How to build automated systems

September 30, 2009 07:00 PM

More and more traders, institutional and retail alike, are trading short-term algorithmic strategies. These strategies often rely on speedy execution. Strategies also can be enhanced with dynamic allocation and risk management models that model well but depend on constant monitoring if executed manually. While every strategy does not need to rely on complete automation, the more processes that can be automated, the more time you will have to look for other opportunities. This is particularly true with forex trading.

Forex traders face a plethora of problems when developing and implementing any forex trading system. The difference between an amateur and a professional trader is having a robust trading plan, commonly known as a trading system. The system doesn’t necessarily have to be automated, all “system” means is a set of rules that traders follow. Without rules, traders are destined for failure as they become emotional, hungry, sleepy, and greedy.

The great metaphor for trading is war. Trading is a form of economic warfare where the winners go home with resources and the losers are economically killed and left with no resources. Traders should read “The Art of War” by Sun Tzu for more detail about military strategy.

The military, like it or not, is the most robust and sophisticated organization in the world. The military deals with complex political and logistics issues, such as moving 100,000 soldiers to a foreign country, all of whom have human needs such as eating, washing, communicating, relaxing, etc. Military computer systems need to function under heavy fire, in rugged terrain, and under stressful conditions. Military planners plan for many possible scenarios and create documentation in the form of manuals that soldiers read and follow. The reason for this is simple and functional: qualified analysts and policy makers shape plans that are executed on a tactical level. Soldiers should not think about what they are doing, and neither should traders. Planning and analysis can take weeks or months, in the quiet peace of contemplation, not while a trader has positions going against him. A trading plan is equivalent to an automated trade system; quantitative trading systems are simply the automatic execution of a well- planned trading plan, commonly referred to as a trading strategy.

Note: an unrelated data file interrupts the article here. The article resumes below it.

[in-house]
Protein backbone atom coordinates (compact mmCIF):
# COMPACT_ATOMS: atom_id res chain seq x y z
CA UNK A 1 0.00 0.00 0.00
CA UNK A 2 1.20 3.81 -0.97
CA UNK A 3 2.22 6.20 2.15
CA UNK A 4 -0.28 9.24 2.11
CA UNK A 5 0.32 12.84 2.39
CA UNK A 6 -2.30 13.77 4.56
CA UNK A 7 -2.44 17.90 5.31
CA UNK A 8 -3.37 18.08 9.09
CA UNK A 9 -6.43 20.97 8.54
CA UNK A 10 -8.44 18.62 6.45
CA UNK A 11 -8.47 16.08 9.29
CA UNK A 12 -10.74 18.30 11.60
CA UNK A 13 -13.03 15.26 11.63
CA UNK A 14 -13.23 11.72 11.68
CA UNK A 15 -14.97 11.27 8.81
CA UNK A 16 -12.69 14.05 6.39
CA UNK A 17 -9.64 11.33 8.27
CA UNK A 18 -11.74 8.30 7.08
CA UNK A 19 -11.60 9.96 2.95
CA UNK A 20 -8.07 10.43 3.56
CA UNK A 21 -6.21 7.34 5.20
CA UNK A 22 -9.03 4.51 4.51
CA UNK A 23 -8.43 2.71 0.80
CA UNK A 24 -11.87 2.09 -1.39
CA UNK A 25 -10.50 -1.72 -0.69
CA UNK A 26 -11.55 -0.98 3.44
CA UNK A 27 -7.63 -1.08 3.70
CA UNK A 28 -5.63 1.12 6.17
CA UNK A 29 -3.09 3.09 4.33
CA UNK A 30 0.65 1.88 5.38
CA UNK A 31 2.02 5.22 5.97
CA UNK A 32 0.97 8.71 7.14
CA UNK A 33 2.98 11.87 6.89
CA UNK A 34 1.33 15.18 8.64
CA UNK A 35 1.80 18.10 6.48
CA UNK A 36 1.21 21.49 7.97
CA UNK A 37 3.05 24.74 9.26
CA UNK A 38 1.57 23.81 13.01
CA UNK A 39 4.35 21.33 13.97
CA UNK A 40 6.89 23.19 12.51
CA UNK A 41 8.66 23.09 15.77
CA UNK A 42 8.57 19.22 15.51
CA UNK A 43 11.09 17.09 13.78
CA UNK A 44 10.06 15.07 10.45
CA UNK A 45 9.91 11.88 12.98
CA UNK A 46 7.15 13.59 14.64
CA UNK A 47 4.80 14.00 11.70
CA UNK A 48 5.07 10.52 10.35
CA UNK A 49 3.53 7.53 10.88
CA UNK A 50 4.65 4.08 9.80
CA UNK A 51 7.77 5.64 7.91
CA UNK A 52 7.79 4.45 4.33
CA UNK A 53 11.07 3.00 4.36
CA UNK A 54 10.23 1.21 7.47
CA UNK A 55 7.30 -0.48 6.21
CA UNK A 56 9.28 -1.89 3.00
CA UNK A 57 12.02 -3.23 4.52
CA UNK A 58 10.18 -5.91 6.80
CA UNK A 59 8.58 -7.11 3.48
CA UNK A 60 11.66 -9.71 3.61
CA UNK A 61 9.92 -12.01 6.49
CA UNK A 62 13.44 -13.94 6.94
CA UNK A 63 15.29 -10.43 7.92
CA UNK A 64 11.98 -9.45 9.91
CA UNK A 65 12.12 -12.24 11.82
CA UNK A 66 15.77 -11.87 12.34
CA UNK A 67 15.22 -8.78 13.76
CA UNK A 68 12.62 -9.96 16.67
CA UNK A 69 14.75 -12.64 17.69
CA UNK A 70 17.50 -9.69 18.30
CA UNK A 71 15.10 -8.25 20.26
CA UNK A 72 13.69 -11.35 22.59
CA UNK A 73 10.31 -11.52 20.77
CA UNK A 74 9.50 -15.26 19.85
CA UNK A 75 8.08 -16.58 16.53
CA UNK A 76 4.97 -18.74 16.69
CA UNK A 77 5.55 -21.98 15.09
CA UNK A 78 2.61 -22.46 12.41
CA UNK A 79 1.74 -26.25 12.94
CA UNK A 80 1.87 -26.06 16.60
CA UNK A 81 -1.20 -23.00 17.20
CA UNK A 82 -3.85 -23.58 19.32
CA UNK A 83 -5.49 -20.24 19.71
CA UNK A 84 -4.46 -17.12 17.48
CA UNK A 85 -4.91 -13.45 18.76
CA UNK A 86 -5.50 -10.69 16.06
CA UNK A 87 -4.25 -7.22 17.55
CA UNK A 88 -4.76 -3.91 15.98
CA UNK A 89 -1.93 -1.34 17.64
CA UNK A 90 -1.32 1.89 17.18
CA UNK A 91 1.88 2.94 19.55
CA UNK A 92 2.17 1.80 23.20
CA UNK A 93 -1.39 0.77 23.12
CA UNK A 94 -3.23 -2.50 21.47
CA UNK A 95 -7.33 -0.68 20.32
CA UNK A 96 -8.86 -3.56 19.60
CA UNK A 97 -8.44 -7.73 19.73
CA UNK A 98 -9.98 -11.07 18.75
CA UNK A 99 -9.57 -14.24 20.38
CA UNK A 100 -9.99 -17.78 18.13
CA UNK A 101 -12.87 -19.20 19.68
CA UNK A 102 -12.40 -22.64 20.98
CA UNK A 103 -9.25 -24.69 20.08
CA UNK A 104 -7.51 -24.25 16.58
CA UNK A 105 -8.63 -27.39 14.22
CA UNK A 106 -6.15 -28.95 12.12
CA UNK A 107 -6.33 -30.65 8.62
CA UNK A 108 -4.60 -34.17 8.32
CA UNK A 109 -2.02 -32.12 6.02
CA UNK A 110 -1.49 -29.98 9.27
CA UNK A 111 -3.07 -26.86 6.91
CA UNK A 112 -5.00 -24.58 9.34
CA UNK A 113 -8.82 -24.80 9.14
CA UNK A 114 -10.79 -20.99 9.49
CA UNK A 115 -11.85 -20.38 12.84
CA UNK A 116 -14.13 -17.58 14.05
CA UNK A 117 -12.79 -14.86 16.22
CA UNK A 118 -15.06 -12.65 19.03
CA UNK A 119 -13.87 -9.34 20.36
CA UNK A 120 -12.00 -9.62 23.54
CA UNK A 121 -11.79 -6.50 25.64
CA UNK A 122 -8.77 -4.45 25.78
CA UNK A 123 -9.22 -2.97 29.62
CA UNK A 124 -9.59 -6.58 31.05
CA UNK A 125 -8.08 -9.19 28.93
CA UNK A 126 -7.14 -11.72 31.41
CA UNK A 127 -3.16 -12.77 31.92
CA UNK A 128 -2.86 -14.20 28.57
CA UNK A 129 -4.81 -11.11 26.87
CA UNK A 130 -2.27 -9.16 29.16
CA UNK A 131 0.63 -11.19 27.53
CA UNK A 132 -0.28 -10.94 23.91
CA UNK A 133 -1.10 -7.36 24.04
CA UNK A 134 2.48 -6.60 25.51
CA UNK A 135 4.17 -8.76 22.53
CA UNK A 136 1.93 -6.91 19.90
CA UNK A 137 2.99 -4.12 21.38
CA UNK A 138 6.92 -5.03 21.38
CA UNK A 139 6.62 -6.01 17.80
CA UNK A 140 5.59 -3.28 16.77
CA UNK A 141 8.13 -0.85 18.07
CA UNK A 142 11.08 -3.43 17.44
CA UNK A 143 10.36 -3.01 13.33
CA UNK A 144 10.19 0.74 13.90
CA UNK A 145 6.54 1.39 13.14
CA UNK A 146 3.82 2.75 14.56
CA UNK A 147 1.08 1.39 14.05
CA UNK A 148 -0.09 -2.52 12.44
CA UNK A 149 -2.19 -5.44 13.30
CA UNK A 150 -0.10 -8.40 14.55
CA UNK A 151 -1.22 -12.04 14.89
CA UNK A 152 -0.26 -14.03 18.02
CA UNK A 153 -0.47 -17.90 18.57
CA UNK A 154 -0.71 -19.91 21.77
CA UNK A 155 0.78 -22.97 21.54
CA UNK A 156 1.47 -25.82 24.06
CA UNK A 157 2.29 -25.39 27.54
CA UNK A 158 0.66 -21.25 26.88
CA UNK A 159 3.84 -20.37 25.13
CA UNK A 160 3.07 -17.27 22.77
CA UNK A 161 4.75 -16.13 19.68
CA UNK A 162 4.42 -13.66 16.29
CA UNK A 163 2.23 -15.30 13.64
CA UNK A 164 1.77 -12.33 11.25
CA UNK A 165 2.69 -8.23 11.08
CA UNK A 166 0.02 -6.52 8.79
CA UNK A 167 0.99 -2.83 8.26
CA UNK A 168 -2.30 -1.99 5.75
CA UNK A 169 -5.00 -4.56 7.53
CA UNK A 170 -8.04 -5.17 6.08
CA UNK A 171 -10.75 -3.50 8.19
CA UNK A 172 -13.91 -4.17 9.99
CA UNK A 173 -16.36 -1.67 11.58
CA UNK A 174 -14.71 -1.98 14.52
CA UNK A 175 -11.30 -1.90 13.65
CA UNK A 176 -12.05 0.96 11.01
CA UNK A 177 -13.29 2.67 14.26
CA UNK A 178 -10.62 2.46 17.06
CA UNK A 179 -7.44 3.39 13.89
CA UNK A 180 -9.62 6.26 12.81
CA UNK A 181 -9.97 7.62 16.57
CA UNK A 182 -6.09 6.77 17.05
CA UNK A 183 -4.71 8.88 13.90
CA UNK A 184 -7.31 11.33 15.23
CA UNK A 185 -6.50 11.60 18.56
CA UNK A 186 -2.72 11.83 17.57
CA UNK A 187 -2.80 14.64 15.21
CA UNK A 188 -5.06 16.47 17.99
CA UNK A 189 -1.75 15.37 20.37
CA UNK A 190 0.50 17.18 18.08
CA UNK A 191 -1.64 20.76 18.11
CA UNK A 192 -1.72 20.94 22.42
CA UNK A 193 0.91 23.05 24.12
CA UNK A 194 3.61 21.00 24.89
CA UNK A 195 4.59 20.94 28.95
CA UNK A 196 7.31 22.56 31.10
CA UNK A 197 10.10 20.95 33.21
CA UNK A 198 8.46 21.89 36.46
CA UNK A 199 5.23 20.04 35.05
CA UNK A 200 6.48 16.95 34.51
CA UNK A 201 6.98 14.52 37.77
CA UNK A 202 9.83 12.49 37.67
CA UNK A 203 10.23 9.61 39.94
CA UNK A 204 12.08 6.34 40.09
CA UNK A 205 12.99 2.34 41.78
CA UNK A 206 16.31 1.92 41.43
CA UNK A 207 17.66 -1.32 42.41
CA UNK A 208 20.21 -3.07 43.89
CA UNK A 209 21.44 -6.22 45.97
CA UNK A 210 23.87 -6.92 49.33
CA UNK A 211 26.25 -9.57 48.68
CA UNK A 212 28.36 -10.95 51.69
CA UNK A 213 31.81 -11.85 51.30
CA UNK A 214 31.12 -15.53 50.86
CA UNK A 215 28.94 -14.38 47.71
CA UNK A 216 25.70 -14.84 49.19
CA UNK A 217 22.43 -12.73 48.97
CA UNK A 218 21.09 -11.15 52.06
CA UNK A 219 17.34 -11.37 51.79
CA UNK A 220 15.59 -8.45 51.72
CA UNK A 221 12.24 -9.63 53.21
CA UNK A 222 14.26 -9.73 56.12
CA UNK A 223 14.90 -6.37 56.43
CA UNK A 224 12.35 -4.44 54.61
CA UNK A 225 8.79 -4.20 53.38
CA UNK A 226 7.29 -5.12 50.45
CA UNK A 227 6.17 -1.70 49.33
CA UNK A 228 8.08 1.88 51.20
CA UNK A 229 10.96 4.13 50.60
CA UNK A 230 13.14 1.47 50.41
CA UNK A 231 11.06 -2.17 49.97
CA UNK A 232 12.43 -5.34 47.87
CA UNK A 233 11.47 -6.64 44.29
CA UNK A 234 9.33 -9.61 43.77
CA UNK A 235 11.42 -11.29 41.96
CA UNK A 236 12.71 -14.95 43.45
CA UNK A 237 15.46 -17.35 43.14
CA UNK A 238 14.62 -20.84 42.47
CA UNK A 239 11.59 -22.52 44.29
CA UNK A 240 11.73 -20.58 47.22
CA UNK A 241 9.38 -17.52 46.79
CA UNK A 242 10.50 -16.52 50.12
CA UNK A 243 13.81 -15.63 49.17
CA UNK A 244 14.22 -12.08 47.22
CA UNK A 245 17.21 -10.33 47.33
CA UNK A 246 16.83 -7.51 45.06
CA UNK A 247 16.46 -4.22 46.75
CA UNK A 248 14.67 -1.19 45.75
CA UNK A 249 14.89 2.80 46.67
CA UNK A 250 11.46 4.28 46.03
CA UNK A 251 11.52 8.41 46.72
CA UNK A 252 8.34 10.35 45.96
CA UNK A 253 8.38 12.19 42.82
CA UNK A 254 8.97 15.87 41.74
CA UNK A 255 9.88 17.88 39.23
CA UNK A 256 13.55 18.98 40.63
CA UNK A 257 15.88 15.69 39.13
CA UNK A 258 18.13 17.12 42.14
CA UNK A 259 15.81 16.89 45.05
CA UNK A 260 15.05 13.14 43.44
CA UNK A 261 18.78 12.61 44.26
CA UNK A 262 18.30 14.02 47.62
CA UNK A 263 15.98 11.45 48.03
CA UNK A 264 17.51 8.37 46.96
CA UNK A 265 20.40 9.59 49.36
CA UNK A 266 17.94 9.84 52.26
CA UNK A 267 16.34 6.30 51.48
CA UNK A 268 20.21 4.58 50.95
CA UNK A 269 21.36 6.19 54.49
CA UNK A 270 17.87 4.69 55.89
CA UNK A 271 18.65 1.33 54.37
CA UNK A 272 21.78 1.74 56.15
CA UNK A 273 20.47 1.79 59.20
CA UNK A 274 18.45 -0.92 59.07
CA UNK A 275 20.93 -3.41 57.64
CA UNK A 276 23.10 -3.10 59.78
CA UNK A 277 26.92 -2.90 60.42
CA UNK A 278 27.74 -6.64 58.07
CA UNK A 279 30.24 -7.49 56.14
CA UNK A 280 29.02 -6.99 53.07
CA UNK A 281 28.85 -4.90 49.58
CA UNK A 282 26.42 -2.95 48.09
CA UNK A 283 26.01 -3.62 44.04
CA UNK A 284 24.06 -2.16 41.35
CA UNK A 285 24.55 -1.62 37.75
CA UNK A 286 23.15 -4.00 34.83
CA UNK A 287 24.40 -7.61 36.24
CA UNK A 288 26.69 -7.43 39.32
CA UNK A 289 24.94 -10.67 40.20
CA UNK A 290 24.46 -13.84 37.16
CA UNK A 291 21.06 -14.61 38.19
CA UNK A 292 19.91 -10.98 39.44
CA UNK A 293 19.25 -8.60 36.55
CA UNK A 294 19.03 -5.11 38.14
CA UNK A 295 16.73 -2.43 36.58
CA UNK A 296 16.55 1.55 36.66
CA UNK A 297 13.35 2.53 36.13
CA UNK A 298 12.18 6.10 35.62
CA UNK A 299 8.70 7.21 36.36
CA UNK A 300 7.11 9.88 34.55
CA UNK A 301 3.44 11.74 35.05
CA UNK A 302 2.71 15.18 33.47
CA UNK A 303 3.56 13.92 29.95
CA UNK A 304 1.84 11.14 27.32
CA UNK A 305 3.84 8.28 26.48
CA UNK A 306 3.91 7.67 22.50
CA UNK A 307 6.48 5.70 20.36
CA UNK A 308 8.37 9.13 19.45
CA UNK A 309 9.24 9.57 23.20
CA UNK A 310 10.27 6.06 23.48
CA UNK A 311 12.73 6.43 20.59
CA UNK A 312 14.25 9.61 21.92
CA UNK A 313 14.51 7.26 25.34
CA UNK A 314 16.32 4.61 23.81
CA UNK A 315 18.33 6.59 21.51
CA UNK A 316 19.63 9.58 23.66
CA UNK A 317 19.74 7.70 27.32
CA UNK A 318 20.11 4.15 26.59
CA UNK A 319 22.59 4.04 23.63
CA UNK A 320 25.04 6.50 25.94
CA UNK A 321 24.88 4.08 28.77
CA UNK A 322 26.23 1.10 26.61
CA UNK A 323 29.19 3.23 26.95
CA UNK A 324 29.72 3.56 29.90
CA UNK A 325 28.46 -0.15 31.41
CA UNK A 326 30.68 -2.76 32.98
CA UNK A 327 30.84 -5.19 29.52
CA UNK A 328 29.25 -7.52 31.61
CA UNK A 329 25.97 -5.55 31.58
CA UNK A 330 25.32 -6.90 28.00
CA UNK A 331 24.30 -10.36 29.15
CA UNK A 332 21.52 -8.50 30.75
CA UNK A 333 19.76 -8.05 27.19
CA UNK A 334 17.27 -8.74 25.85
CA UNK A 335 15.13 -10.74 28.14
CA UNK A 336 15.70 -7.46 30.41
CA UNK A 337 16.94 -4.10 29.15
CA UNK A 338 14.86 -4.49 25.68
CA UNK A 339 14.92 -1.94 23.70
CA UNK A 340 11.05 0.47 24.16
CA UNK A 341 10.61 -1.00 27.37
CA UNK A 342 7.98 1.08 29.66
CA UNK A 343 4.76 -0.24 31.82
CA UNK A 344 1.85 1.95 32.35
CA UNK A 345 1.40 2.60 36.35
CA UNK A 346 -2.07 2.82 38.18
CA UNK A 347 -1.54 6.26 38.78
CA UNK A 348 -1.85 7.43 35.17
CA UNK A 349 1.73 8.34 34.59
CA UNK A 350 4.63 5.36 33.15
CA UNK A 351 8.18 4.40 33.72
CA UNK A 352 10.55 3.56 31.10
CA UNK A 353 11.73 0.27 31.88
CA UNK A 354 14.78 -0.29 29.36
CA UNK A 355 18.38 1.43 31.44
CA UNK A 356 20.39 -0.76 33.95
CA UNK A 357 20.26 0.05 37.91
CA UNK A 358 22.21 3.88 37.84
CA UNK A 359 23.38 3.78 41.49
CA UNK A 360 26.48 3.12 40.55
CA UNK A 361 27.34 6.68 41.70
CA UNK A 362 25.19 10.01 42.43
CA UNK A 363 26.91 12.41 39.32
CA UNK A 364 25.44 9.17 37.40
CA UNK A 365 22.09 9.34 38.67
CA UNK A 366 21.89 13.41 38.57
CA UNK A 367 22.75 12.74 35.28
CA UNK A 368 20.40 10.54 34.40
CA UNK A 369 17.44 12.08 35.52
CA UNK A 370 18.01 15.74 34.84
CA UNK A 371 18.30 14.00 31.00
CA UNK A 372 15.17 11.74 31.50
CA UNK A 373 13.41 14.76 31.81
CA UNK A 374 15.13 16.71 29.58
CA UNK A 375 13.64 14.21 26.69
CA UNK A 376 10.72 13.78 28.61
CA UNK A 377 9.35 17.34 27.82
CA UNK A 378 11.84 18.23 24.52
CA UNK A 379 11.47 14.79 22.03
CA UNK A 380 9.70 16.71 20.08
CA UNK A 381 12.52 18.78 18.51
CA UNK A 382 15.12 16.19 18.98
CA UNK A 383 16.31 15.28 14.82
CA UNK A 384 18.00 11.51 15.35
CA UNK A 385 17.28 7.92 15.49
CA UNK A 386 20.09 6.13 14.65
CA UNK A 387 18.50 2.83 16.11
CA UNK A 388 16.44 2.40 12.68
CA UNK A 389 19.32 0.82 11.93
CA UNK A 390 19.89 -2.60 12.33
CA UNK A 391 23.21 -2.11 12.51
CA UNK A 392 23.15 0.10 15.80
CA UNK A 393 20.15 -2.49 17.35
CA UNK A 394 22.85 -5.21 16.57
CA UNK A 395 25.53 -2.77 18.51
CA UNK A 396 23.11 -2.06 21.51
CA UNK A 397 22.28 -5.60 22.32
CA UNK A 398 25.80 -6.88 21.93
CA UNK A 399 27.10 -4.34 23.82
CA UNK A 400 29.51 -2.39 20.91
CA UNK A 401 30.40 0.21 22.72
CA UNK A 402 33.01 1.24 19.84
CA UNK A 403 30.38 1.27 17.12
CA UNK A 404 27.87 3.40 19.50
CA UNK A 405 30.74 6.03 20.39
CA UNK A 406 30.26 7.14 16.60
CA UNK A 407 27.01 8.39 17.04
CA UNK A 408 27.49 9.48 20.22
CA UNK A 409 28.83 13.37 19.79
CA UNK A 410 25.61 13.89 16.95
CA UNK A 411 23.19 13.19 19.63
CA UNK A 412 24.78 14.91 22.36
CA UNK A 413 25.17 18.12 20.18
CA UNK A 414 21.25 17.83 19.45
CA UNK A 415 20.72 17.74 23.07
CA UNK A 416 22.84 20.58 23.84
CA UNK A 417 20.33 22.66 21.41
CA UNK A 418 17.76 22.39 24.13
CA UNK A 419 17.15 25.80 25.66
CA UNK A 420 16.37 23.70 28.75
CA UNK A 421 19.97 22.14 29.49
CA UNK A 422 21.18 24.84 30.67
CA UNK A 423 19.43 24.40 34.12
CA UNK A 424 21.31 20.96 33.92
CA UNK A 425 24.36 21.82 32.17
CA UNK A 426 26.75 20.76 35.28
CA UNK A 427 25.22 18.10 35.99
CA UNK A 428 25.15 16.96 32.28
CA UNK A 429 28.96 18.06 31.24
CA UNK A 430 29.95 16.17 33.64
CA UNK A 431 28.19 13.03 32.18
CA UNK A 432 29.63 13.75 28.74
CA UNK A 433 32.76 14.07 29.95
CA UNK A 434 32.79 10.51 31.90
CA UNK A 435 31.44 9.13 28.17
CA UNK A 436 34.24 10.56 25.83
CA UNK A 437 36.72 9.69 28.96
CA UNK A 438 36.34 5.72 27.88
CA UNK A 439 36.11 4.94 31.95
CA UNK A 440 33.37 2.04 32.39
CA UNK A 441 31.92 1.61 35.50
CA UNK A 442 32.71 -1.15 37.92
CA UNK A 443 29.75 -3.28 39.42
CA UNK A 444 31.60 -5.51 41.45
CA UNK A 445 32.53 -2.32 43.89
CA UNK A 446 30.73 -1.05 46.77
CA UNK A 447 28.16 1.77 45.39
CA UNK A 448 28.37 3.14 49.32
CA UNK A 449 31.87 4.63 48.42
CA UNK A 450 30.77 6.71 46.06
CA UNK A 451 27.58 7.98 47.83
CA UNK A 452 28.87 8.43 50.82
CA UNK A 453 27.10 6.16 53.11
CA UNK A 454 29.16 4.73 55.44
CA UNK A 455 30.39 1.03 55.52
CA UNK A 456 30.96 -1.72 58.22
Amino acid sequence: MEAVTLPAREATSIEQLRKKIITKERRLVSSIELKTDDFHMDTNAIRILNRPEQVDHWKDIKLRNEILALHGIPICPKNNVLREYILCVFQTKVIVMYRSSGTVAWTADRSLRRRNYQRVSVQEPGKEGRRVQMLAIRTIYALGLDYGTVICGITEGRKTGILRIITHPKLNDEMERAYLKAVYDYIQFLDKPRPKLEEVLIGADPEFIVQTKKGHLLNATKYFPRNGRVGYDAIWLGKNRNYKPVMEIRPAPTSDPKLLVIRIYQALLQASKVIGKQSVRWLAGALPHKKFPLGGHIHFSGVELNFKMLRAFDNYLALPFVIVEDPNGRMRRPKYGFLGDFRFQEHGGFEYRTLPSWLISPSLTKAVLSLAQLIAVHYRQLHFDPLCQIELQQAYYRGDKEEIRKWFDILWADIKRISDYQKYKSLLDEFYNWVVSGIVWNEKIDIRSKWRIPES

Whether or not a trading strategy is fully automated is not important. What is important is that it is robust, considers many possible scenarios, is tested in real market conditions and can be executed as planned for. Traders need to equip themselves with all the tools to succeed. Some strategies need to be automated, at least partially, to be executed consistently.

Similar to military instruction manuals, a trading plan should be described so that any trader should be able to follow it, not just the plan’s author. The ultimate trading strategy is a fully automated trading strategy. In the end of this article, we provide a fully automated “expert advisor” trading strategy for download and use on the Meta Trader 4 platform. This strategy is a shell, or template system, that can be modified or used in multiple setups.


Traders must distinguish between types of systems. A system is a set of rules that can be executed by an automated algorithmic trade robot, or it can be executed by a human. A discretionary system, where a trader takes a fundamental position on the market, can also be executed by an automated algorithm. In fact, some of the best systems are a mix of discretionary and systematic. There isn’t any intelligent trading system that is publicly known, so any automated system requires correct execution by the trader and an understanding of the markets.


First, you must find rules you want to follow. The rules must be based on quantifiable variables, not necessarily based on the charts. For example, if the EUR/USD increases by 1% (roughly 100 pips), then buy with a 0.25% stop and a 2% profit target. Any entry order should have an exit rule attached to it. A system should be comprised of several components:

• Indicator or suite of indicators that will determine buy/sell levels

• Exit strategy and trade management strategy

• Risk management that both manages the individual risk of each trade and the overall risk of the account.

A forex system does not necessarily have to be fully automated. It can be mixed or utilize discretionary input. Some systems take support and resistance levels from published sources and use this for entry and exit points. In other cases, traders may take a position that EUR/USD is declining, and load a system that will sell the EUR/USD dynamically by entering and exiting multiple orders based on a complex order entry algorithm.

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